Innovation takes flight.
Drones are elevating what’s possible.
What if an organization’s most difficult challenges could be made easier? Unmanned aerial systems (UAS), better known as drones, have the power to revolutionize the way industries do business. As Federal Aviation Administration (FAA) guidelines evolve and become clearer, there are more opportunities than ever for organizations to use commercial drones. Whether companies aspire to integrate drones into their short- and long-term roadmaps, or utilize them on a larger, more impactful scale—the possibilities for drones to improve the way we work are practically endless.
Improving the way the world works.
Drone technology is changing what’s possible and solving diverse needs for organizations across industries.
Easier data collection.
The most well-known use case for drones is collecting photos or high-definition video footage from a bird’s eye view in remote areas, harsh climates or hard-to-reach locations. But drones can also make it easier to collect other types of data—like topographic, climate, infrared and more—from areas that are challenging for personnel to survey.
Faster operations, better sustainability.
With drones performing difficult tasks faster and collecting verifiable data, organizations can find new ways to optimize their processes. All the while, industries that utilize drones can significantly reduce their environmental footprint.
Safer, more frequent inspections.
Since unmanned aerial systems can work in dangerous areas and conditions, employee risks are reduced, more frequent inspections are possible and issues can be uncovered and mitigated sooner.
Streamlining helps cut costs.
As drones improve efficiencies and reduce large equipment maintenance fees, there are many opportunities to streamline tasks and cut costs, allowing personnel to focus on more critical business priorities.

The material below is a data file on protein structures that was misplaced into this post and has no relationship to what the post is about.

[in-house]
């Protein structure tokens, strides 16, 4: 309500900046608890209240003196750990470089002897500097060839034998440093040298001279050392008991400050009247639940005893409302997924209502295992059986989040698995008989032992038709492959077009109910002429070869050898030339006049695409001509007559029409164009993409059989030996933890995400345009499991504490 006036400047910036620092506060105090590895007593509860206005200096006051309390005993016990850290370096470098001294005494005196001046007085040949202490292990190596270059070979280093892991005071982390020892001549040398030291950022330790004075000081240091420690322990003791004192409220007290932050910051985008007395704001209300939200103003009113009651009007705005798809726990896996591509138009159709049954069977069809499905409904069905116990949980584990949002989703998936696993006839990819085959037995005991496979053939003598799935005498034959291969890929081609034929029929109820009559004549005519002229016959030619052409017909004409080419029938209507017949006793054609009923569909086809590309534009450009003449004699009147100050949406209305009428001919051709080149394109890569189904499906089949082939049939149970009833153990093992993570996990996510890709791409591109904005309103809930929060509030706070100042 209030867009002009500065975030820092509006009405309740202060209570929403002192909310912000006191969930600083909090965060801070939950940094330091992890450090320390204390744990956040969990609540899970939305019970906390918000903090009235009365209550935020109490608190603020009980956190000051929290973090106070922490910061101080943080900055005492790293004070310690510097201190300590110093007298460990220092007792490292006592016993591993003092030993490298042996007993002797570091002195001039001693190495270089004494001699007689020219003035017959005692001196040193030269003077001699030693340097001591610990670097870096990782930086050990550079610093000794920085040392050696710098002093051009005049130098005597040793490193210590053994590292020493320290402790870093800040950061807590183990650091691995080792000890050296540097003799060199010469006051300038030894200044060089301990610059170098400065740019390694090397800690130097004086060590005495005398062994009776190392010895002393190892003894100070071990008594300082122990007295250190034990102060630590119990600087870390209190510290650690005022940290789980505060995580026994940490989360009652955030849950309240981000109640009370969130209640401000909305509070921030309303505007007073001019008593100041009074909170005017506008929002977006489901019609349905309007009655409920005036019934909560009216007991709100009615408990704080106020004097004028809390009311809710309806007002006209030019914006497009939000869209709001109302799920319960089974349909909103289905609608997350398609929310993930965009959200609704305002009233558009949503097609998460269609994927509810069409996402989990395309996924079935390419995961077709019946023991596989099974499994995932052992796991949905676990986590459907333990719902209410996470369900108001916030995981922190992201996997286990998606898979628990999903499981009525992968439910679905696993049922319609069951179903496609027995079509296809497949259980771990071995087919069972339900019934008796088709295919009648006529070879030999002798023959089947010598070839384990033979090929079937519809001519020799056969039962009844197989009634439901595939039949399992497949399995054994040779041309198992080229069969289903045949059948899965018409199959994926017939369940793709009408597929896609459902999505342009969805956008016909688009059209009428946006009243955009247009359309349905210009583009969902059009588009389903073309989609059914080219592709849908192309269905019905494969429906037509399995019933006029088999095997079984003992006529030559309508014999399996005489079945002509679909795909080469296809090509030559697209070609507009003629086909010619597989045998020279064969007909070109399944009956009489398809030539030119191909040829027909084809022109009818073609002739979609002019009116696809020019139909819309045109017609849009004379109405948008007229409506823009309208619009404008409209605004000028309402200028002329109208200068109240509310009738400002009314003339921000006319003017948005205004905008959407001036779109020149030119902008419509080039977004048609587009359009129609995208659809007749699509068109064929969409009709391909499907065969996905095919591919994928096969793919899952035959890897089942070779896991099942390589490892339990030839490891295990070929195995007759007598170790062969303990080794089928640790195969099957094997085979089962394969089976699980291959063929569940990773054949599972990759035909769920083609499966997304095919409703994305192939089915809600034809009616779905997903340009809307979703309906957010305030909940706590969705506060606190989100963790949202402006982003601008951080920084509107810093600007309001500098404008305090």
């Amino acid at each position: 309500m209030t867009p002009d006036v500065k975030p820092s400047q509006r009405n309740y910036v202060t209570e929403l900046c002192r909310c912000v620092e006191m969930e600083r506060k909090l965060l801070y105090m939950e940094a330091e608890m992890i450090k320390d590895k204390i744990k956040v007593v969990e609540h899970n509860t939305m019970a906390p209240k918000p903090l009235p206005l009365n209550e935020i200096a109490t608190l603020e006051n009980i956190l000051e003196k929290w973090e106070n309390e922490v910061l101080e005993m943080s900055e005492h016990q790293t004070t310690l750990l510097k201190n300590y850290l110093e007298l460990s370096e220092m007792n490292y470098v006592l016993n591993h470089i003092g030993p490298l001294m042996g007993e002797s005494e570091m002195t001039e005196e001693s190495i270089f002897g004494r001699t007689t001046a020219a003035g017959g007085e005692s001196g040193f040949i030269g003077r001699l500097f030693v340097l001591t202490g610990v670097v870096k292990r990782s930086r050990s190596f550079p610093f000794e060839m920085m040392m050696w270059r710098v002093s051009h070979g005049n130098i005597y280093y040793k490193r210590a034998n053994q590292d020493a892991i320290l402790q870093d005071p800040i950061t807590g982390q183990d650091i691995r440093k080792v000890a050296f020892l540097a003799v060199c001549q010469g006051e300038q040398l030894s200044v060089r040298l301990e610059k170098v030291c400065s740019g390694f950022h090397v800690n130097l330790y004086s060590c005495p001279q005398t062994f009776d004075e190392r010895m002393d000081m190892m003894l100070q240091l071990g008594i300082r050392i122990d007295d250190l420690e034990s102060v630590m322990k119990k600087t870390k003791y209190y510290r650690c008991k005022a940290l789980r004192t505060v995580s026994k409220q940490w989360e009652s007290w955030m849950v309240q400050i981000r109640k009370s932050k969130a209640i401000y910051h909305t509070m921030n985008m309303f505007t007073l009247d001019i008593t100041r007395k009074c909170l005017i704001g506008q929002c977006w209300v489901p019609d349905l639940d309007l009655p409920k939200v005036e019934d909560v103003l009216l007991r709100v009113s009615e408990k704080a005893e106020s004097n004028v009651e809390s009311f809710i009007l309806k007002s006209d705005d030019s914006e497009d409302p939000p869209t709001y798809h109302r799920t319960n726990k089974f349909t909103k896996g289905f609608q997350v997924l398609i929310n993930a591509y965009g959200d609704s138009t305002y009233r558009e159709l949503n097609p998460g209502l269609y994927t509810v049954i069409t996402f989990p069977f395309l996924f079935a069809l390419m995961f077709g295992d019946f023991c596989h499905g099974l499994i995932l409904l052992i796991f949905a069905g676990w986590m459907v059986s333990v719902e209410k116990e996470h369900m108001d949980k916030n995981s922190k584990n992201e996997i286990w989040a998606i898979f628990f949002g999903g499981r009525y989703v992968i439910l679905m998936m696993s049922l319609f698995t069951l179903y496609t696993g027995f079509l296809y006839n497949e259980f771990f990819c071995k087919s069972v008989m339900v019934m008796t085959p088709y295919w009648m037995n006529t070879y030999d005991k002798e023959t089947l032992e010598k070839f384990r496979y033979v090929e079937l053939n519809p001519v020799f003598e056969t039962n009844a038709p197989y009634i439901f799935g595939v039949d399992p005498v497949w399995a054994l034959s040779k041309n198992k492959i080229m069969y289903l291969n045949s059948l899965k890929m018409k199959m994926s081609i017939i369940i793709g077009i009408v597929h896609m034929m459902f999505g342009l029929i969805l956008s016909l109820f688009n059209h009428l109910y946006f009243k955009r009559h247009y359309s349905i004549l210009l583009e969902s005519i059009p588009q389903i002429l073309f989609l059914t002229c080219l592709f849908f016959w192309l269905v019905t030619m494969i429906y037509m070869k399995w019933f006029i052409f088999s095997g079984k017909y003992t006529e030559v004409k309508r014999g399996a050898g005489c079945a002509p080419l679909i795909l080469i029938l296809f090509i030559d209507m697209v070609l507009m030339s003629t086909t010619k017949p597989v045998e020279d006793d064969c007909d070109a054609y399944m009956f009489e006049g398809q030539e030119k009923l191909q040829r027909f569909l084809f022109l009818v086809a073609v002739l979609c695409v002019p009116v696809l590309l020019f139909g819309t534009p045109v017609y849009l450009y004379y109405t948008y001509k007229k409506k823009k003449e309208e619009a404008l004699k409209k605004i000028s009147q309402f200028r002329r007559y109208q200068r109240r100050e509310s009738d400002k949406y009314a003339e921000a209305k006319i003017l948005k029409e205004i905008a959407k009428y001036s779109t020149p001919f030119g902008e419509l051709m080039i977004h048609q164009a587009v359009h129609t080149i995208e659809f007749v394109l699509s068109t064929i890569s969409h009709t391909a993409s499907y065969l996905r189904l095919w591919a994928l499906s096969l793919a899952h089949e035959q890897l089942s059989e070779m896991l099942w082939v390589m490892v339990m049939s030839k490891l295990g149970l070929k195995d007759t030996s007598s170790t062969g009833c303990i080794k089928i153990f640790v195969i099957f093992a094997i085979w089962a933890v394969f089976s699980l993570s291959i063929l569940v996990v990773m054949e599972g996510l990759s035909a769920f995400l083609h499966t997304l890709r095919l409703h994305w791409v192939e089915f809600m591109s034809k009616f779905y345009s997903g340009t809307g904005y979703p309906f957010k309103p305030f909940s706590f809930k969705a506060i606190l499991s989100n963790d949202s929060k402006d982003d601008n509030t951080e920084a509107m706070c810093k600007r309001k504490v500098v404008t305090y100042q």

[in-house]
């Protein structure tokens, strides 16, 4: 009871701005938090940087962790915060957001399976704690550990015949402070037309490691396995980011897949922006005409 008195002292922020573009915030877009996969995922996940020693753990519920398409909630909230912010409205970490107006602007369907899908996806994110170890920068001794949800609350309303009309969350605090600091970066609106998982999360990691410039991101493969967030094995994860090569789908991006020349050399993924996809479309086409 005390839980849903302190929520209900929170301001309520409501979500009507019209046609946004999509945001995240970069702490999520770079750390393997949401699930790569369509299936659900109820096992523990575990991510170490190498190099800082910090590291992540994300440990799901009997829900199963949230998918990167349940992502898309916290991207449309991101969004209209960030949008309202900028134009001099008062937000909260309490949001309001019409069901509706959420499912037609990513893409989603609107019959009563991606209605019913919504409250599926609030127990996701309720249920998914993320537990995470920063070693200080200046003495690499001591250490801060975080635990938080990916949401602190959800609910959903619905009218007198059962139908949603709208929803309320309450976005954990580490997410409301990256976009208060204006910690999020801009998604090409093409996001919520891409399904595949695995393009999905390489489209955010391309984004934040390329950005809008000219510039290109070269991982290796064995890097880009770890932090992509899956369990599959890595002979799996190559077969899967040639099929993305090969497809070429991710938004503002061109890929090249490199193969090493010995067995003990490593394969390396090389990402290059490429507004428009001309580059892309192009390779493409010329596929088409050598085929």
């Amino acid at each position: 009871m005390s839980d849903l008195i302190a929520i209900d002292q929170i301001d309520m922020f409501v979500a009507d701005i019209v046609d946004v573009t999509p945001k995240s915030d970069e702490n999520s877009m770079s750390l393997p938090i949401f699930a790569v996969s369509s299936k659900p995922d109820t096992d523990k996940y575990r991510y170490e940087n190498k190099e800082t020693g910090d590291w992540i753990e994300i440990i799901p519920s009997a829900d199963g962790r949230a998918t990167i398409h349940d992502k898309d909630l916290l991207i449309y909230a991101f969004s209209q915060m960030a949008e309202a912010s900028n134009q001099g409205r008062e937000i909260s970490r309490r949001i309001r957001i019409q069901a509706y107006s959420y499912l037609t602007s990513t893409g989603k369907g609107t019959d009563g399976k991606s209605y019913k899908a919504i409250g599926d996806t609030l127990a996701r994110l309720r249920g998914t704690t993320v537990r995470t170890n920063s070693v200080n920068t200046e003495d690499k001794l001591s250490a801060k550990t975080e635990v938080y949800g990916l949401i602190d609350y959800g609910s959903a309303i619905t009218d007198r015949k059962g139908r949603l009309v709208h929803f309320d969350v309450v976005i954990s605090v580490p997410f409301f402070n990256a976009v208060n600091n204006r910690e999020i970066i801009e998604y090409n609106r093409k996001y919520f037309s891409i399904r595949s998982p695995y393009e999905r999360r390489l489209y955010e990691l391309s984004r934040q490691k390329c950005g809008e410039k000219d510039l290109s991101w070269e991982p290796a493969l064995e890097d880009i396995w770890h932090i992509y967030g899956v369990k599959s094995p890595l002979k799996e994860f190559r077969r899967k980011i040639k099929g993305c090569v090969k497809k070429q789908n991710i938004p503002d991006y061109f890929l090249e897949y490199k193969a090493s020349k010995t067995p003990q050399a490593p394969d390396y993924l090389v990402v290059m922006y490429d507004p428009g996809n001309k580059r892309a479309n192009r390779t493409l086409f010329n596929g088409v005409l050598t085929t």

Additional business opportunities.
Throughout all industries, drones can create opportunities for new products, services or revenue models to further serve organizations and their customers.
How industries can use drones.
Drones have the potential to create efficiencies, expand capabilities and revolutionize the way businesses operate. See how they can be used in different industries.
For the agriculture community, unmanned drones bring new cost savings, enhanced efficiencies and increased productivity. Some uses include:
- Quickly surveying expansive stretches of farmland remotely
- Mapping property
- Getting up-to-date reports on crop health
- Improving treatment accuracy
- Remotely monitoring irrigations systems
Critical infrastructure inspections
Drones make it safer and more efficient to conduct essential inspections, helping ensure the integrity of important infrastructure like:
- Powerlines and other utilities
- Construction sites
- Commercial buildings
Drones provide enhanced visibility and can reach remote locations quickly, making them incredibly useful in law enforcement and emergency response efforts.
- Law enforcement: Drones give responding officers additional support and enhanced visibility during tactical operations, building searches, crash investigations and pursuit efforts.
- Emergency response: Drones equipped with thermal and visual sensors can be used to quickly locate people in some of the most extreme conditions—directing resources and care teams to the right areas fast.
Construction and urban planning
Drones can be a valuable tool on the job site during maintenance, inspections and more.
- Building and safety inspections are greatly aided by the use of drones—allowing inspectors to quickly view areas that may be difficult or unsafe for a person to reach.
- Drones can significantly improve and speed up the process of surveying land.
- Drones can be used to gather visual information about urban activity, traffic patterns, public space usage and more—giving urban planners more and better data to aid their work.